Smack-dab in the middle of the hustle and bustle of Miraflores, is a ruins sight that once spanned many blocks, but now only has this one block left. The ruins, were formed thousands of years ago, and once stood as a tall pyramid. What is left of them is able to be viewed by guided tours. You will see where mummies were found, and learn about the native plants to the area as well, and of course you can see some llamas and alpacas!
After a few hours of shopping, because as I’ve mentioned before, it’s not only our favorite thing, it’s also what we’re good at, especially bargaining, we had lunch and took a bus to an archeological sight that our teacher had recommended.
The sight is home to tombs from the Incan empire and before, where many mummies have been uncovered. The history was intriguing and the views were spectacular. We even watched a thunderstorm in the distance as the lightning struck down on the mountains.
After an extensive history lesson, we traveled to the home of a local family where we tried some local delicacies, including potatoes with clay dip (literally a dip made from combining the clay found naturally in the soil with boiling water and salt), and fried quinoa dough with cheese. Oh and of course we saw 20 alpacas, llamas and other breeds of cute furry animals.
Oh and the craziest thing, we went on this tour who our new friend Catherine, and not 2 minutes into the tour did two of her housemates get onto the bus, expanding our group to five. Which we eventually increased to six by dinner when we invited an England-born, Italy-living, UN-working friend to join us also.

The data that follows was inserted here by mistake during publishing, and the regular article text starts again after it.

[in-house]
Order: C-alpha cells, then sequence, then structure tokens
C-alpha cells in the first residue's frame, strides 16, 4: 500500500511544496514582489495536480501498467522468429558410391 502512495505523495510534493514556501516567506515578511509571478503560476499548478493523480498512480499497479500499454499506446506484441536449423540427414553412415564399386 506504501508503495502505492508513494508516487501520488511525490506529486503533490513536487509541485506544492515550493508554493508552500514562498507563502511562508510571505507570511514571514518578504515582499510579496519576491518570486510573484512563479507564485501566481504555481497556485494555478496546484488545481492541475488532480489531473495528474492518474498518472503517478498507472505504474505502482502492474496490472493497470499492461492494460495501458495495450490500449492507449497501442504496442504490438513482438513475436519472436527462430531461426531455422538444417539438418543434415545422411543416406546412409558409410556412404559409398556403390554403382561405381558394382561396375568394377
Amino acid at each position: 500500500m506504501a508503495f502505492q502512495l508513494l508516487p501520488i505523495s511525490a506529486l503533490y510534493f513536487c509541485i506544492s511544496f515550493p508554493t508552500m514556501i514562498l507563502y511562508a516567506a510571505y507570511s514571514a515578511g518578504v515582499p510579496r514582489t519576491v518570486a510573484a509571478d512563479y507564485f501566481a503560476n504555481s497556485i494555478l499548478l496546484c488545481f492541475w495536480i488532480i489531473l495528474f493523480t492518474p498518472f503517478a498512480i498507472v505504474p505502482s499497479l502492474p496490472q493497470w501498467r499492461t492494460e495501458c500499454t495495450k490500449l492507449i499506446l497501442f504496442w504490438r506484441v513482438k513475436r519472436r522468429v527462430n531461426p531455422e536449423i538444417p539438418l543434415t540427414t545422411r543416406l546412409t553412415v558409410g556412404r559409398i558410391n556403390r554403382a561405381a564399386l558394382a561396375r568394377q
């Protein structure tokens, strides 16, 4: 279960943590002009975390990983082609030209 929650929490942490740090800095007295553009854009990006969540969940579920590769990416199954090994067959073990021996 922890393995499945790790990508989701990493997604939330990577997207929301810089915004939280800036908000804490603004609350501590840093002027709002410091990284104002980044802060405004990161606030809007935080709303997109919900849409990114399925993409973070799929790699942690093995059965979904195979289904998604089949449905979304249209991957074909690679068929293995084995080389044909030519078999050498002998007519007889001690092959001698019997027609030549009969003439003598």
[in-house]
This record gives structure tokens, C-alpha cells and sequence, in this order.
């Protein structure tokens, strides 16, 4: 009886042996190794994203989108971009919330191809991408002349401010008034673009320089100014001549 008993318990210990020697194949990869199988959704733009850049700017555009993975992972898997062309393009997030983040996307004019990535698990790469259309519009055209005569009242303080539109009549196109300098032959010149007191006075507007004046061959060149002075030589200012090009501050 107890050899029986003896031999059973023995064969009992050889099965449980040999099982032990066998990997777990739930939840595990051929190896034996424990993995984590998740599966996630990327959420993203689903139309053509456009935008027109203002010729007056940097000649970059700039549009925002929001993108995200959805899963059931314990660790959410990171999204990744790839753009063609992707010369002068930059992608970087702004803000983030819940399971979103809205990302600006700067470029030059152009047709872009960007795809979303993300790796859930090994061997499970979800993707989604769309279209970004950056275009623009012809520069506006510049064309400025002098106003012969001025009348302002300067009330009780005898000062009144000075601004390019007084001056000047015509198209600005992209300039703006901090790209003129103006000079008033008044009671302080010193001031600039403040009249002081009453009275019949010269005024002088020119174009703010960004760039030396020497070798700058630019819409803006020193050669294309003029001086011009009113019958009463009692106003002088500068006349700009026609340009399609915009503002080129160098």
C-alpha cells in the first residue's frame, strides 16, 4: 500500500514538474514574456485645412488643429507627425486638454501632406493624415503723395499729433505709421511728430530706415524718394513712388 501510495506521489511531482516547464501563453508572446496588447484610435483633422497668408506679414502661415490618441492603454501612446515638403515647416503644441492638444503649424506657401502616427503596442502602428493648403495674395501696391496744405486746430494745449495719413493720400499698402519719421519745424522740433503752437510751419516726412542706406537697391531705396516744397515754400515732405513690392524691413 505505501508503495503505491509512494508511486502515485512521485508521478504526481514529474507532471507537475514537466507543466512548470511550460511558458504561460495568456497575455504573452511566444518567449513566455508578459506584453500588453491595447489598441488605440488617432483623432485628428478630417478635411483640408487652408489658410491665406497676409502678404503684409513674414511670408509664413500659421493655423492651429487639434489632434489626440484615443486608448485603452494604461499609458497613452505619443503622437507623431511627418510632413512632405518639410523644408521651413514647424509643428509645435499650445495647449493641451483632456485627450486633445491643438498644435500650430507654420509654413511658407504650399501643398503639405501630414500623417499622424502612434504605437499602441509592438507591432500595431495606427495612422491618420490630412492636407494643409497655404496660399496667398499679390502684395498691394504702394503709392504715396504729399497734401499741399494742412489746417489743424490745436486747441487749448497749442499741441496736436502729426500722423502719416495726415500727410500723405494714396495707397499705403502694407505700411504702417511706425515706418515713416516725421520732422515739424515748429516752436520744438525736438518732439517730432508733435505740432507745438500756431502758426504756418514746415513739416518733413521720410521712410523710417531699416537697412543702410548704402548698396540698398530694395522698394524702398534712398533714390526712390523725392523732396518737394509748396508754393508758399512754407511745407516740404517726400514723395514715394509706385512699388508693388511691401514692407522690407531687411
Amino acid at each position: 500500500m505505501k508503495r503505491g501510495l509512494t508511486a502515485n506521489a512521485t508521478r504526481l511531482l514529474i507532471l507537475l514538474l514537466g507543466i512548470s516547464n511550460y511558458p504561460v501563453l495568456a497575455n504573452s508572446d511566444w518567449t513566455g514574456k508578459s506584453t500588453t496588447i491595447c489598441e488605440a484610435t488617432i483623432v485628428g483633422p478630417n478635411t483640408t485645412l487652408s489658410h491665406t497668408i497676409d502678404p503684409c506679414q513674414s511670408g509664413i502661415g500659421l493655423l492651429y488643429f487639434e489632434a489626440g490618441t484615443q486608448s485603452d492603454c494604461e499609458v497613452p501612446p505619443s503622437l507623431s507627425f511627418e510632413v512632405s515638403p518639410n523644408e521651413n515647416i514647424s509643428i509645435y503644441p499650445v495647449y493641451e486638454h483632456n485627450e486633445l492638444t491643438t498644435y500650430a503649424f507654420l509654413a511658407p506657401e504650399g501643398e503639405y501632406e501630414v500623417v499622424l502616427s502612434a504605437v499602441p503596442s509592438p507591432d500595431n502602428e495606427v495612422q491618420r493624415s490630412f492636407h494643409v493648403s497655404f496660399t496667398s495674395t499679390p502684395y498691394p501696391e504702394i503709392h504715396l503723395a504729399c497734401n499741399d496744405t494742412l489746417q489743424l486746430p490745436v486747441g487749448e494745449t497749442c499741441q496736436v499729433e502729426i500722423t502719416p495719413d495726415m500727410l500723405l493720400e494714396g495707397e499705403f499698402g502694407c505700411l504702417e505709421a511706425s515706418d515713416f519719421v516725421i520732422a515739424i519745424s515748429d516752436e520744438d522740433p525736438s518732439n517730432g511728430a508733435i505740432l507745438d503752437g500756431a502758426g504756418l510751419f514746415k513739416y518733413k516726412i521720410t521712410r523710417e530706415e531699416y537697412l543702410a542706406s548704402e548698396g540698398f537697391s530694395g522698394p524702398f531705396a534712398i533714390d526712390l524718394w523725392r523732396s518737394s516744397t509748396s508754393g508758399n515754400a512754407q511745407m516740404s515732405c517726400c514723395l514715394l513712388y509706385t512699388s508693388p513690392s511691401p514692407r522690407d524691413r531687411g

Our last stop was Chinchero, where we got to visit a center that is focused on preserving the Andean women’s handicrafts, including weaving and dying of Alpaca and Llama fur. Then we went to a beautiful church that was from the colonial period and clearly had more influence from Spain than from the Incas, but there were small Incan touches throughout.
Our first stop on the Sacred Valley was the town of Pisac. We saw many different Incan ruins, including an urban center with royal homes and normal homes, terraces built for farming on the mountainside, and a mountain that at one point held over 200 bodies/tombs. We then visited the Pisac Market, and did the best shopping so far on the trip, getting large and colorful duffel bags, headbands, and llama stuffed animals. The views were spectacular, and gave us a taste of what we will encounter Sunday when we begin our trek of the Inca Trail leading to Machu Picchu.
When we arrived at Pompeii we were shocked that there was hardly anyone there. We practically had the entire ruins to ourselves. We followed a tour that explained all of the different aspects of what we were seeing, including the bodies of the victims that were frozen in time by the volcano; as well as, the different ancient homes, restaurants, and baths we were looking at. We then took a train back to Naples, and another one back to Rome.